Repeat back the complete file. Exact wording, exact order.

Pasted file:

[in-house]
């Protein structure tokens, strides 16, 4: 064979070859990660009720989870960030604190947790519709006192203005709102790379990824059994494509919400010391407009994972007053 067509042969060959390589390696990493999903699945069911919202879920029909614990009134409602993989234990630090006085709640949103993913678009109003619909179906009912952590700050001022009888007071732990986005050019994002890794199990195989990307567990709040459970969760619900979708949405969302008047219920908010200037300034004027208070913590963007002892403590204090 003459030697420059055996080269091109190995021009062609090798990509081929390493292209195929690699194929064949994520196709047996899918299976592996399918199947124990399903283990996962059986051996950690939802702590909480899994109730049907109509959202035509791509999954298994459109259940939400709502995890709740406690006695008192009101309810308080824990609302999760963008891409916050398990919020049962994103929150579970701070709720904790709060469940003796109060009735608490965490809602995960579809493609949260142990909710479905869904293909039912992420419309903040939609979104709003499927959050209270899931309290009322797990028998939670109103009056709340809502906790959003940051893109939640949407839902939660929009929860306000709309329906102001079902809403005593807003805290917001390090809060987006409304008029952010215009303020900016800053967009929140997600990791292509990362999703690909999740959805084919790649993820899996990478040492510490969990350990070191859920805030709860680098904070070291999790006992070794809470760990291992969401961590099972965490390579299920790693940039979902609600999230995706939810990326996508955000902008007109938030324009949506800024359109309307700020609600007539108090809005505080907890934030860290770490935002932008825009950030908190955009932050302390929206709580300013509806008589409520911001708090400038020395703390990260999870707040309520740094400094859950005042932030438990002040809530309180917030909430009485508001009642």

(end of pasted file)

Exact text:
[in-house]
């Protein structure tokens, strides 16, 4: 064979070859990660009720989870960030604190947790519709006192203005709102790379990824059994494509919400010391407009994972007053 067509042969060959390589390696990493999903699945069911919202879920029909614990009134409602993989234990630090006085709640949103993913678009109003619909179906009912952590700050001022009888007071732990986005050019994002890794199990195989990307567990709040459970969760619900979708949405969302008047219920908010200037300034004027208070913590963007002892403590204090 003459030697420059055996080269091109190995021009062609090798990509081929390493292209195929690699194929064949994520196709047996899918299976592996399918199947124990399903283990996962059986051996950690939802702590909480899994109730049907109509959202035509791509999954298994459109259940939400709502995890709740406690006695008192009101309810308080824990609302999760963008891409916050398990919020049962994103929150579970701070709720904790709060469940003796109060009735608490965490809602995960579809493609949260142990909710479905869904293909039912992420419309903040939609979104709003499927959050209270899931309290009322797990028998939670109103009056709340809502906790959003940051893109939640949407839902939660929009929860306000709309329906102001079902809403005593807003805290917001390090809060987006409304008029952010215009303020900016800053967009929140997600990791292509990362999703690909999740959805084919790649993820899996990478040492510490969990350990070191859920805030709860680098904070070291999790006992070794809470760990291992969401961590099972965490390579299920790693940039979902609600999230995706939810990326996508955000902008007109938030324009949506800024359109309307700020609600007539108090809005505080907890934030860290770490935002932008825009950030908190955009932050302390929206709580300013509806008589409520911001708090400038020395703390990260999870707040309520740094400094859950005042932030438990002040809530309180917030909430009485508001009642």